As educators in Episcopal schools, we recognize that preparing students academically is just one part of our mission. A hallmark of Episcopal schools is the integration of spiritual formation into all aspects of school life. An important aspect of this formation is the development of an essential character trait: gratitude. The month of November is the perfect time of the school year to guide students and families in focusing upon their many blessings, and in acknowledging and appreciating what they have.
The author Wendy Mogel’s statement, “Gratitude does not come naturally but must be taught to children,” summarizes the challenge that parents and schools face. She also reminds us that teaching a child to be grateful begins with modeling an attitude of gratitude ourselves.
What are some of the ways that we can model thankfulness this month?
- While our school chapel services always include general prayers of thanksgiving, we can invite children and adults to submit personal thanksgivings to be shared during prayer time.
- Each chapel service or classroom prayer time can include a special thanks to someone who has helped the community. It could be the maintenance staff member who planted the flowers or the cafeteria worker who prepares the meal, the office receptionist who makes visitors feel welcome, the eighth grade student who volunteered to lead the recycling program, or the parent who brought cookies to the faculty lounge.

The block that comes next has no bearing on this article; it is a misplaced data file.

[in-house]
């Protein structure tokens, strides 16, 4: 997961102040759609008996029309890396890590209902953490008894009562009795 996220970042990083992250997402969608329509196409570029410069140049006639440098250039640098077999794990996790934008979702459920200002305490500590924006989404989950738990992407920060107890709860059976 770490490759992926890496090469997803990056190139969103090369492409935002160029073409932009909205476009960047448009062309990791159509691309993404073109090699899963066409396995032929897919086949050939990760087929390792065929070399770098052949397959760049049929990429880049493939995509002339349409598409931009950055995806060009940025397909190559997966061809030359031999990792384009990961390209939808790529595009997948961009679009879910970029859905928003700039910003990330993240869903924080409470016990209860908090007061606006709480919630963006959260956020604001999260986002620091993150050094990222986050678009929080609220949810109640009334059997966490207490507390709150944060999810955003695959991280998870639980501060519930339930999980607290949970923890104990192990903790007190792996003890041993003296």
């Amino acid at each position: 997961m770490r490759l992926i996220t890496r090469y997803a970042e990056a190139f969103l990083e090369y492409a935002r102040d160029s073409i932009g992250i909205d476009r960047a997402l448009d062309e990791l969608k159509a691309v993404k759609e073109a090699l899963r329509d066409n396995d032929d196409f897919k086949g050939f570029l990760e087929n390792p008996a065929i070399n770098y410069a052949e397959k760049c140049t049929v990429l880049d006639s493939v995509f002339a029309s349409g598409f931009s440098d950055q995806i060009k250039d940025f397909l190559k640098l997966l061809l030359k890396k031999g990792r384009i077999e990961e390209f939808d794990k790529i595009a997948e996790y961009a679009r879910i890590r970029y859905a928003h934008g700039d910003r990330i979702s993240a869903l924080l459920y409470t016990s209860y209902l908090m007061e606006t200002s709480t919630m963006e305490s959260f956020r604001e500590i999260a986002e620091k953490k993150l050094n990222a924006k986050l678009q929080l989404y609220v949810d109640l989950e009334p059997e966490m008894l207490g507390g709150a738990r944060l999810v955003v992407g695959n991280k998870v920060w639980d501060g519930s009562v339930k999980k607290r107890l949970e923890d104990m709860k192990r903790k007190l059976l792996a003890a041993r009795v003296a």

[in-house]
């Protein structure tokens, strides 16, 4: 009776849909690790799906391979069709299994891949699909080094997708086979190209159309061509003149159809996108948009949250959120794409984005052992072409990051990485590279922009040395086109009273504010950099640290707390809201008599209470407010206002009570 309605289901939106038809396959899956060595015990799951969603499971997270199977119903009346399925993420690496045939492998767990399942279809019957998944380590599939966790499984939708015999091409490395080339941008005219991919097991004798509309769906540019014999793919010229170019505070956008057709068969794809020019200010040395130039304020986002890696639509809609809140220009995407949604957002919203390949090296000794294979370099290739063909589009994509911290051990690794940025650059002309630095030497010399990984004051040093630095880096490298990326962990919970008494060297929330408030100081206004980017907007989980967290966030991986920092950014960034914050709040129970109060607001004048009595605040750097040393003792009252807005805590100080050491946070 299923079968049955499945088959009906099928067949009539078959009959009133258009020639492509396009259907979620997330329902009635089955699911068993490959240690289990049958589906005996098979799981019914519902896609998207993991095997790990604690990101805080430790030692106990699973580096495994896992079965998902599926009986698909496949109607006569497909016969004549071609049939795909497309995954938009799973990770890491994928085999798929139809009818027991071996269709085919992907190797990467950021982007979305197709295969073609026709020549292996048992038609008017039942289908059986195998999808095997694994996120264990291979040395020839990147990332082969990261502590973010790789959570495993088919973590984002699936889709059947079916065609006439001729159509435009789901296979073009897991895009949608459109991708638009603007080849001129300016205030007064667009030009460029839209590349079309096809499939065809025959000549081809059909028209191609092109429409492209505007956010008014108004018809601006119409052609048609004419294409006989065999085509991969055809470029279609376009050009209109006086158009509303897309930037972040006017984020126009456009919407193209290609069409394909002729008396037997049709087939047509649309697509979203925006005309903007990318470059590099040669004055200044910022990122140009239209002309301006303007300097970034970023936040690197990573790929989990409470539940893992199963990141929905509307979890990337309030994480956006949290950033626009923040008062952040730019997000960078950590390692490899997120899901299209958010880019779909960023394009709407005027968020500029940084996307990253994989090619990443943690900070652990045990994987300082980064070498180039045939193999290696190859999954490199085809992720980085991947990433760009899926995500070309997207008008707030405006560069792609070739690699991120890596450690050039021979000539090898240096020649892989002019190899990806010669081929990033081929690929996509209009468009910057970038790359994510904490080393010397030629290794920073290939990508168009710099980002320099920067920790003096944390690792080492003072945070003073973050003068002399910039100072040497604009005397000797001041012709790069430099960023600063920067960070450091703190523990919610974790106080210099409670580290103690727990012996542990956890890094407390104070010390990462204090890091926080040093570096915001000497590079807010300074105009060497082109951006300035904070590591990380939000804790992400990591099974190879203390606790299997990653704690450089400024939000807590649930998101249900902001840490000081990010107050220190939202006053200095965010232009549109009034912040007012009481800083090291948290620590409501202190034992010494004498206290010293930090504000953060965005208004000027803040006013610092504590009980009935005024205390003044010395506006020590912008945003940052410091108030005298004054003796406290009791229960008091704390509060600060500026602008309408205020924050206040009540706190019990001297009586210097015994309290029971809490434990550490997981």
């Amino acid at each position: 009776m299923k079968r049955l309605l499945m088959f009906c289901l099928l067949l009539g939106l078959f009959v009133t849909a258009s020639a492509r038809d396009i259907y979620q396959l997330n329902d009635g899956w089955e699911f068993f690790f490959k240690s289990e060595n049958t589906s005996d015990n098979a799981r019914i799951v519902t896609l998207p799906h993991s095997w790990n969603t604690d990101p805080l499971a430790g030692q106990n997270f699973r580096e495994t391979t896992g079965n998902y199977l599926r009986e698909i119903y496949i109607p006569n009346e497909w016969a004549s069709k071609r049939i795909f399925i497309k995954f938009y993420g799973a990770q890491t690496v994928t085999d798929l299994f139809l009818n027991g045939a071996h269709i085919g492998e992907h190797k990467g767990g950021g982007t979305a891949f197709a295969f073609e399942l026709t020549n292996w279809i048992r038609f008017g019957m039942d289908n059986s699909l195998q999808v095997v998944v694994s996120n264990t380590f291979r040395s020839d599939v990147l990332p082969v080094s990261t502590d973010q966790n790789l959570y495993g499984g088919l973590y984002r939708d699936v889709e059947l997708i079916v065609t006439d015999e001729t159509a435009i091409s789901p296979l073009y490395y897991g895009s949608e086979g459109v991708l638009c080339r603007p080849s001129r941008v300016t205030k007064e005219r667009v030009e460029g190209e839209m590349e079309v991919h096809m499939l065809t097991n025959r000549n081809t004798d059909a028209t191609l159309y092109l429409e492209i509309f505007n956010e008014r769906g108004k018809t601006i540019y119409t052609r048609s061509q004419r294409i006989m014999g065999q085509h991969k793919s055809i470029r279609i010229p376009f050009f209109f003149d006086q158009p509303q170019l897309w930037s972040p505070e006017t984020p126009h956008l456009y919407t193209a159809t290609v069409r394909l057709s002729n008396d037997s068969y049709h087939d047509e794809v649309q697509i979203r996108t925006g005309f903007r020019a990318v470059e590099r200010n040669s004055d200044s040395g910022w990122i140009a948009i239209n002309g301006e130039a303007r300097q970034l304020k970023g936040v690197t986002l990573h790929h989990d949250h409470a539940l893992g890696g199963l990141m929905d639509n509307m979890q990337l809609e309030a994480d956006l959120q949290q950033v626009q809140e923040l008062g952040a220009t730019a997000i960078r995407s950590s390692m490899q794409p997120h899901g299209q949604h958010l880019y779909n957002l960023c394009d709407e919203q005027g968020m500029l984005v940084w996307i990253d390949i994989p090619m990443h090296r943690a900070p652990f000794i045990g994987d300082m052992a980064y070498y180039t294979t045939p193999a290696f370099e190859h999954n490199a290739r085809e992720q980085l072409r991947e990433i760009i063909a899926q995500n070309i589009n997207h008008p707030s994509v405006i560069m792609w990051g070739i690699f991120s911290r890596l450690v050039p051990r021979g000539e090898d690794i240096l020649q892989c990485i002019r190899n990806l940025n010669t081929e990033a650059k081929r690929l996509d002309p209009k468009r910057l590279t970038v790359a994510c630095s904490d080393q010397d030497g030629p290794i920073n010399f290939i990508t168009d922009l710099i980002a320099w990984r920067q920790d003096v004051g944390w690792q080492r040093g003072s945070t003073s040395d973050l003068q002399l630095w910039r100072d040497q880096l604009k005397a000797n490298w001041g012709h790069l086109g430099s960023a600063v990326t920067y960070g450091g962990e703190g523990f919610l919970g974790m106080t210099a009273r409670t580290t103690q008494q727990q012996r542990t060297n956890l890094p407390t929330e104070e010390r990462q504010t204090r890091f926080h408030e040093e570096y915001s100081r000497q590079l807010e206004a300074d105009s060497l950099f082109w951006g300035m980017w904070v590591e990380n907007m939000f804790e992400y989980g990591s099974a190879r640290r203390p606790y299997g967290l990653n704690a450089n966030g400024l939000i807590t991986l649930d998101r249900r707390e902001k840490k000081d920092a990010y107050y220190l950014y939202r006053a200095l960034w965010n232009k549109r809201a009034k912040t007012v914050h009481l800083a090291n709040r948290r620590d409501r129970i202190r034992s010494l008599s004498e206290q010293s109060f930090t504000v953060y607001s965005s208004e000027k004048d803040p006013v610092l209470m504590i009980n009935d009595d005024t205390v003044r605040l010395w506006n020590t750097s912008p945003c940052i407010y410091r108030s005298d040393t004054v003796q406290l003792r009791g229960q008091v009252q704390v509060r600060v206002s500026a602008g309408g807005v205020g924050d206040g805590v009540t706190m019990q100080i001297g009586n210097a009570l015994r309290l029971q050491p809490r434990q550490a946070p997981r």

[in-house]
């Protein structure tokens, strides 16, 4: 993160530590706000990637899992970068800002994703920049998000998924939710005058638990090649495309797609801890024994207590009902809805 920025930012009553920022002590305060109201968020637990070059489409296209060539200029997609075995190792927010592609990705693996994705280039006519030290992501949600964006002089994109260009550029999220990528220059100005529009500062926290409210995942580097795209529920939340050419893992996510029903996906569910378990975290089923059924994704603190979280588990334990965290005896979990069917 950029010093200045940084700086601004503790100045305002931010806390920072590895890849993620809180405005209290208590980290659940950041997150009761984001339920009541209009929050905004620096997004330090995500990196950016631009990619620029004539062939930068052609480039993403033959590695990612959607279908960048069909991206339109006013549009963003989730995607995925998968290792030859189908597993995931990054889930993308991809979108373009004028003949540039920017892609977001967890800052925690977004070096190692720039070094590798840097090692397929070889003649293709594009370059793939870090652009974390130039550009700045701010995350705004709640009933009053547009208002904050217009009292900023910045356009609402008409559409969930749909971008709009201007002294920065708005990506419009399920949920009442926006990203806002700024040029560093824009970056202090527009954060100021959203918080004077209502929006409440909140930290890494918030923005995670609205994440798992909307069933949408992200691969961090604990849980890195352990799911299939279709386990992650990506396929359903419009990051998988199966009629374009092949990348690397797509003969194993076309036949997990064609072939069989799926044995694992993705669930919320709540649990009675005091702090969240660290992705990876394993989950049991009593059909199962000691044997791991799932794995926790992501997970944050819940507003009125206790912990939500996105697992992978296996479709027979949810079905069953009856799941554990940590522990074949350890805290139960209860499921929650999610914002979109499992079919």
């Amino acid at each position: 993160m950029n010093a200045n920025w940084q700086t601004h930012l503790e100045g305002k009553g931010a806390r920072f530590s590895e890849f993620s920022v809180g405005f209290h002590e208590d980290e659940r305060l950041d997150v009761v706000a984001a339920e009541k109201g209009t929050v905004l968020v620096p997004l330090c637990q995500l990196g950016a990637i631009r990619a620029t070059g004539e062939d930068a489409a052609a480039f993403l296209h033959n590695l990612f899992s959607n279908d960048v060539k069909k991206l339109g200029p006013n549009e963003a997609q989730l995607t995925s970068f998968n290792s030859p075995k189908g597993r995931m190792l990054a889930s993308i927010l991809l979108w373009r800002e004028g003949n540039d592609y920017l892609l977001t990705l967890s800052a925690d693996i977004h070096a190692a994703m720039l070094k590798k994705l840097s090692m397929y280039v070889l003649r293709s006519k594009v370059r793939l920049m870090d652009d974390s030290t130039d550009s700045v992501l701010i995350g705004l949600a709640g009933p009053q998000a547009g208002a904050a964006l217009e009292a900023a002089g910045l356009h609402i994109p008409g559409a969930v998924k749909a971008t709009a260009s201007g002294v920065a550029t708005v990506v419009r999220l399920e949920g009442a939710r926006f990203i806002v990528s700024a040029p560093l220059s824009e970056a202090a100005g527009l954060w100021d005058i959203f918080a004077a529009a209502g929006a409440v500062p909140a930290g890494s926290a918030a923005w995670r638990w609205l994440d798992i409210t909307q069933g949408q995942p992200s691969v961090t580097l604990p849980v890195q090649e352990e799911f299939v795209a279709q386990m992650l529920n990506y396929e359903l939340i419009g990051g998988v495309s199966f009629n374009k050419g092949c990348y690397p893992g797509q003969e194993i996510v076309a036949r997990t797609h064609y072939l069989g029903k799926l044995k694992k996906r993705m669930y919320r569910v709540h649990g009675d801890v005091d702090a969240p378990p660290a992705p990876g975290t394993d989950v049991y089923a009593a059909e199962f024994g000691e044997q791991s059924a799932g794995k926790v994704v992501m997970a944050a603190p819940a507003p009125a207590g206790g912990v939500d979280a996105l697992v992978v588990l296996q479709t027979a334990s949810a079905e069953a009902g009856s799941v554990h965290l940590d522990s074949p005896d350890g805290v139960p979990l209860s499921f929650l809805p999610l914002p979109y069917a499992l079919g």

What are some ideas that schools can share with parents about teaching gratitude?
- Encourage parents to teach their children to write (or for young children, draw) thank-you notes to those who have helped them. Perhaps the November newsletter can feature some examples of notes of gratitude.
- Suggest that the dinner table prayer include the opportunity for each family member to share one “blessing of the day.”
- Share with parents of young children this prayer ritual: begin bedtime prayers by having the child offer a blessing on 5 people this day. (Parents will be amazed at how many people a child will remember and want to bless.)
What are some ways that you teach an attitude of gratitude in your school? I welcome your thoughts and ideas.